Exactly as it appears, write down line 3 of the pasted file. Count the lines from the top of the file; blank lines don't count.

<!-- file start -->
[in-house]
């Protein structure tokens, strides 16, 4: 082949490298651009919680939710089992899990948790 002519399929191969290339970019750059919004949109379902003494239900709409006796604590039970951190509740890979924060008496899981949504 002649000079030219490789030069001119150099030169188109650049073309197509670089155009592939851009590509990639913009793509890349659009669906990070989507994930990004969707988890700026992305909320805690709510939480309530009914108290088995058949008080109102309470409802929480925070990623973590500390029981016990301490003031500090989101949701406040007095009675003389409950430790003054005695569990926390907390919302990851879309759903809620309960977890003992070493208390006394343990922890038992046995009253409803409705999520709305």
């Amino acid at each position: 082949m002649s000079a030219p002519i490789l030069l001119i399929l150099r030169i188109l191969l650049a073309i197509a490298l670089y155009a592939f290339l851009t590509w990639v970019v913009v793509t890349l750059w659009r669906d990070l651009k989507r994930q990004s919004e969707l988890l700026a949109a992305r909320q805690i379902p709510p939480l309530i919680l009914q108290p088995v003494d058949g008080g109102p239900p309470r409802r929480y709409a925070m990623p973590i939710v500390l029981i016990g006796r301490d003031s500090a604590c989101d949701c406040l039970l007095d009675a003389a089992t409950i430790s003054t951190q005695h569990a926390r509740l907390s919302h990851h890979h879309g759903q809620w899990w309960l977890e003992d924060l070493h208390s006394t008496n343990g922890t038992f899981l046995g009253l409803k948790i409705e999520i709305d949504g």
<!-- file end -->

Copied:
């Amino acid at each position: 082949m002649s000079a030219p002519i490789l030069l001119i399929l150099r030169i188109l191969l650049a073309i197509a490298l670089y155009a592939f290339l851009t590509w990639v970019v913009v793509t890349l750059w659009r669906d990070l651009k989507r994930q990004s919004e969707l988890l700026a949109a992305r909320q805690i379902p709510p939480l309530i919680l009914q108290p088995v003494d058949g008080g109102p239900p309470r409802r929480y709409a925070m990623p973590i939710v500390l029981i016990g006796r301490d003031s500090a604590c989101d949701c406040l039970l007095d009675a003389a089992t409950i430790s003054t951190q005695h569990a926390r509740l907390s919302h990851h890979h879309g759903q809620w899990w309960l977890e003992d924060l070493h208390s006394t008496n343990g922890t038992f899981l046995g009253l409803k948790i409705e999520i709305d949504g």